As I was learning how to make panna cotta, I found that like other classic Italian desserts, it is made with the abundantly available fresh cream. Up until the eighteenth century a recipe like this, using sugar as the sweetener was only reserved for the wealthy and kings. Up until then honey was the only sweetener available. For this reason the Italian desserts are divided into two eras; the ancient and the modern. The ancient recipes were variations of the basic bread and pastry doughs like the panatone.
As I was learning how to make panna cotta I found like tiramisu, these desserts came with the availability of sugar. The emergence of more elaborate and complex recipes mark the beginning of true dessert making. Basic country ingredients like flour, milk, sugar, honey, almonds and chestnuts testify to a wide spread agricultural economy. Actually they had a rebirth of the ancient Roman desserts with adjustments made in the ingredients. Today the recipes are the same but with the addition of an abundance of eggs, cocoa and liqueurs.
Italian cooks continued to learn how to make panna cotta and other Italian desserts in the homes rather than by restaurant chefs like here in the United States. Today, nearly all desserts originated with political events or peace treaties; each community will have their own adaptation of these desserts. It is not clear when or what event brought about the origination of the panna cotta recipe. It is assumed that it came from the mountainous Northern Italy region which is so famous for its fresh cream and was historically eaten with fruit and berries. It is thought that the Sabayon recipe and most of the creams and custards also developed from this area.
Panna Cotta is a delicious Italian dessert. It is one of the traditional Italian foods and has a base of gelatin, cream and sugar. It is much like custard in the U.S.; it is cooked and can be served with fruit or a dessert sauce.
Place cream and sugar in the top of a double boiler and heat over hot water until sugar is dissolved. Soak gelatin in cold water for 5 minutes. Stir gelatin mixture into hot milk mixture and stir until dissolved. Remove from heat and add almond extract and lemon rind. Let mixture cool until syrupy. Fold in the sour cream until lightly blended. Pour into a small oiled mold and chill until firm. Unmold and garnish with fruit.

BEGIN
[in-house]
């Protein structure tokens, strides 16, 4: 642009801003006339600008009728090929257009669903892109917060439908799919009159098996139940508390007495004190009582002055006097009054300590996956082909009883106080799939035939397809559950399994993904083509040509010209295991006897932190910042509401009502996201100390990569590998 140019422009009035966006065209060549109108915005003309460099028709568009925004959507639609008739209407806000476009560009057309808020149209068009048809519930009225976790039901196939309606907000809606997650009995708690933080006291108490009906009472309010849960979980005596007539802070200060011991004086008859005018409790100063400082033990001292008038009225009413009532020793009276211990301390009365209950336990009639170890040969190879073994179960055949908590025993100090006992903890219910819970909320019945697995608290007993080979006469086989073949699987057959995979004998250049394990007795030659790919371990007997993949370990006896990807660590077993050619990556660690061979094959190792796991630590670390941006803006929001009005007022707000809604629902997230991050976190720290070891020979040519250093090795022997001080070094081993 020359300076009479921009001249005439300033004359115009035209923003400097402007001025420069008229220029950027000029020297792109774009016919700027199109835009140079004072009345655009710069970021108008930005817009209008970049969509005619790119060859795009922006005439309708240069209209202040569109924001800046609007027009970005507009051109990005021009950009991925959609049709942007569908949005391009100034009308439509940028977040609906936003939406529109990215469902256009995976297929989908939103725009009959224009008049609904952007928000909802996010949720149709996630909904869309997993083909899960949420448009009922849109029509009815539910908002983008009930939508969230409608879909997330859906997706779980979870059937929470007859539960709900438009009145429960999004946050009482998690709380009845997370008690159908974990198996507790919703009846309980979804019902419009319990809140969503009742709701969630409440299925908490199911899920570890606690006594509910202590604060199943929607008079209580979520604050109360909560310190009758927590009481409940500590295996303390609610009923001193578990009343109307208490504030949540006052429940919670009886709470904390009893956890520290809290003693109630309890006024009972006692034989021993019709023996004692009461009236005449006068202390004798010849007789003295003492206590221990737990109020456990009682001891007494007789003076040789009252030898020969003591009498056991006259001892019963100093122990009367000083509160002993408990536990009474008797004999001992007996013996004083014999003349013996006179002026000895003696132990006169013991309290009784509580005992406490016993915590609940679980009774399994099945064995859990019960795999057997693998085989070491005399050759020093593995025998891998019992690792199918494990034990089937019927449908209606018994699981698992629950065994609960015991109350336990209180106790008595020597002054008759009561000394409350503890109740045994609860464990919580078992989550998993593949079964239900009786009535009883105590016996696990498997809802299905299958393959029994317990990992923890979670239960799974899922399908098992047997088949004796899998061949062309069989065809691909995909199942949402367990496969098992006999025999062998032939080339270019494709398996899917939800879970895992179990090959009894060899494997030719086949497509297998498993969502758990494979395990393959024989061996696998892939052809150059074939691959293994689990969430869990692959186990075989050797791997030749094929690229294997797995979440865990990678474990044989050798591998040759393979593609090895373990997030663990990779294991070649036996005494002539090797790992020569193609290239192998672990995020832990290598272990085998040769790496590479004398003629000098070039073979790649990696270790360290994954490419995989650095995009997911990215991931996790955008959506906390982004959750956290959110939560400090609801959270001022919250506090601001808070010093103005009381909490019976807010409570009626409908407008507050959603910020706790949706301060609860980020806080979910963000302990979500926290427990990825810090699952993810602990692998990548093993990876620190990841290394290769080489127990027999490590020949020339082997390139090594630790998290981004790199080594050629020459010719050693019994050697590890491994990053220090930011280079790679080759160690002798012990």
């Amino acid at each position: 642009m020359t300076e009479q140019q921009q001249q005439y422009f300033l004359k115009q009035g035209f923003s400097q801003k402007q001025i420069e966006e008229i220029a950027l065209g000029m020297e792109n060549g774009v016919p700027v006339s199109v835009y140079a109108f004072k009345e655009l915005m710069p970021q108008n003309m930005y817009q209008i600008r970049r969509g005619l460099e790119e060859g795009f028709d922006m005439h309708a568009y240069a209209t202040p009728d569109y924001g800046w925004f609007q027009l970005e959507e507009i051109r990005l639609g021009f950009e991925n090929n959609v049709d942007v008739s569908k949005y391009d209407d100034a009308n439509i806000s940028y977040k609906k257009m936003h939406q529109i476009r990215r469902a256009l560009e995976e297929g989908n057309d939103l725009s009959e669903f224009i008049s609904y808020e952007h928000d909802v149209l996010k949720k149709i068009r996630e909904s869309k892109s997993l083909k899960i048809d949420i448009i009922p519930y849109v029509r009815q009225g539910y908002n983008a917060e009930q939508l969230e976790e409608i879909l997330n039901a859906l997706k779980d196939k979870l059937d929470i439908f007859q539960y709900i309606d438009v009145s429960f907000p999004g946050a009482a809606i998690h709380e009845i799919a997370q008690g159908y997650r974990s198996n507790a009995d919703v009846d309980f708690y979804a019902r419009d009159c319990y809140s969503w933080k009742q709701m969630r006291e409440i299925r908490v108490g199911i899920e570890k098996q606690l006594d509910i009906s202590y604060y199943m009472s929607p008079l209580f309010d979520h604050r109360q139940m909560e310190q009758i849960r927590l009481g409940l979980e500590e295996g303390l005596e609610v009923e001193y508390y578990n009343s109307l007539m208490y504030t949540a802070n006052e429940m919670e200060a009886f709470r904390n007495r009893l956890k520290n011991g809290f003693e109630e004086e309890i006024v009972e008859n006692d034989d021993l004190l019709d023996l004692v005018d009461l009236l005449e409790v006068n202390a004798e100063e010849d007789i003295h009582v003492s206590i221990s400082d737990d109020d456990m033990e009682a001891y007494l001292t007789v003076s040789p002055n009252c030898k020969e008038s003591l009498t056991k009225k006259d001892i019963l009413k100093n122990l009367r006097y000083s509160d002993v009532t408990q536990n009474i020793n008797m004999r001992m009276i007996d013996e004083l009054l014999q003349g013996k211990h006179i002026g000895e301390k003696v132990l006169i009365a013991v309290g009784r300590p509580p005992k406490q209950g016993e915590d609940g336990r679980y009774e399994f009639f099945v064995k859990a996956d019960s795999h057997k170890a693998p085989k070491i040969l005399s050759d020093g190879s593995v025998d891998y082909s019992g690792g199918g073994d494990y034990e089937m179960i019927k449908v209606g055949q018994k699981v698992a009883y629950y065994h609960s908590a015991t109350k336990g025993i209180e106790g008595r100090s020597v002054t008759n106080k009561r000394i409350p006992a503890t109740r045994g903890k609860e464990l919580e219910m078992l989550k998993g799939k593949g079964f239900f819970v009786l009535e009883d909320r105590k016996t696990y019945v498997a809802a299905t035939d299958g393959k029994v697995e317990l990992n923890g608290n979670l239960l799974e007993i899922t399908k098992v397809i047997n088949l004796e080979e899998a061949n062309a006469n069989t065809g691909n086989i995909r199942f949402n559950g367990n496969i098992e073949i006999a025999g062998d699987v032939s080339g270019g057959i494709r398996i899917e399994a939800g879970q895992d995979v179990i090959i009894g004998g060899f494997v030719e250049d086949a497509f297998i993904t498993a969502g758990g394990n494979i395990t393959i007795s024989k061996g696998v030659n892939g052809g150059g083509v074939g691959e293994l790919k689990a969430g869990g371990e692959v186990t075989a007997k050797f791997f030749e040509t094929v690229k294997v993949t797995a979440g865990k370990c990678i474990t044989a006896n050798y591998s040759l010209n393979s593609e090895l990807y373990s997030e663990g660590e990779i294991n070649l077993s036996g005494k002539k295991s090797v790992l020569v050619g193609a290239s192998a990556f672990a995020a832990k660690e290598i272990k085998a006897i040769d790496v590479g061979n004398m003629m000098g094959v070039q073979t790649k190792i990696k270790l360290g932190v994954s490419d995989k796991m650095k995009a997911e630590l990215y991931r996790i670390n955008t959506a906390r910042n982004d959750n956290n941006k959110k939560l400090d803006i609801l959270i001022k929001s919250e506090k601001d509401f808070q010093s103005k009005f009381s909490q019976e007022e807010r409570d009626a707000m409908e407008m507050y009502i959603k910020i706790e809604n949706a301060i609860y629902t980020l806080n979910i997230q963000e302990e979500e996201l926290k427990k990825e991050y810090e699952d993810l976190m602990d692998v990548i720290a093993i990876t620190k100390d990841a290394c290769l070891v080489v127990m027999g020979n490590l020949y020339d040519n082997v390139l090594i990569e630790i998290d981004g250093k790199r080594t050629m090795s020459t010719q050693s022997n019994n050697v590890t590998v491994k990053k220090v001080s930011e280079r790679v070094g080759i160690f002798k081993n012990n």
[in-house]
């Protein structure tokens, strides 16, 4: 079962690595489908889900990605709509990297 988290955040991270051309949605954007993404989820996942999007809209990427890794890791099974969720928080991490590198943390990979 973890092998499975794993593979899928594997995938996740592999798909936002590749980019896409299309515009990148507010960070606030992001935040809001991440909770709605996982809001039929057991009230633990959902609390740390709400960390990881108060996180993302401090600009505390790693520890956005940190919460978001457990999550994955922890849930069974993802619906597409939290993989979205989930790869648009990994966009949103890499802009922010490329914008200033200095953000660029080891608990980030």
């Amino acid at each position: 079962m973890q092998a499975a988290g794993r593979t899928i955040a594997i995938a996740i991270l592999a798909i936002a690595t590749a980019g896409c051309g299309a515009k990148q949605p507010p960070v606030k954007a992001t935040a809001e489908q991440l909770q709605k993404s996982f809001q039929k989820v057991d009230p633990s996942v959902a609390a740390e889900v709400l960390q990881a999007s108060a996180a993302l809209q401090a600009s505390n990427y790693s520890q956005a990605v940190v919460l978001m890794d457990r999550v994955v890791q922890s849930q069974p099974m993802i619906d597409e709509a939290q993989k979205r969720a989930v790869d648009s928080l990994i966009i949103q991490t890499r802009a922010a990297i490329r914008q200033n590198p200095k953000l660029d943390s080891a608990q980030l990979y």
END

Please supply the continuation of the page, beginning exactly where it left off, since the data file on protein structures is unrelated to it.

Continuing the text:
This is a cooked cream dessert. It is made with gelatin and is served cold with fruit, nuts or a sauce.
Combine flour, 2 tablespoons sugar, baking powder and salt; press in bottom and up sides of 8 inch pan.
Arrange peaches cut side down over crust.
Combine 1 cup sugar and cinnamon; sprinkle over peaches.
Bake at 400F degrees for 15 minutes.
Combine and blend egg yolks and whipping cream; pour over peaches.
Bake additional 30 minutes; serve warm with ice cream.
Preheat oven to 350F degrees.
Put ricotta in large mixing bowl; beat in whole egg and the four egg yolks.
With the mixer on medium speed beat in sugar, flour and nutmeg until blended.
Fold in by hand the candied fruits, lemon peel and rum until smooth.
Fold the stiffly beaten egg whites into the ricotta mixture.
Generously oil a 2 quart baking mold; spoon in ricotta filling no more than ½ full.
Bake about 30 minutes or until pudding is puffed and golden.
Cool to warm; remove from mold to a serving plate.
Sprinkle with powdered sugar and a little cinnamon; serve warm or cold.
Beat together in 2 quart sauce pan the egg yolks and sugar until thick and creamy about 8 to 10 minutes.
Set pan over hot water (just under boiling); whisk constantly as slowly pouring in wine adding lemon peel.
Continue whisking until mixture froths and triples in volume and pale in color.
Remove pan from heat and continue whisking for another minute.
Pour into individual dessert glasses; add whipped cream if desired.
This pastry cream can be served like panna cotta, with sauce or fruit. It can also be used as the base for many Italian desserts.
Dissolve 2 tablespoons of sugar in cream in saucepan over low heat; scald but do not boil.
Beat egg yolks, whole eggs, cornstarch, salt and remaining 2 tablespoons sugar in mixing bowl.
Vigorously beat in the hot mixture and place back on heat; do not boil but cook and stir until cream thickens.
Remove pan from heat and stir in vanilla and lemon zest; let mixture cool and then chill.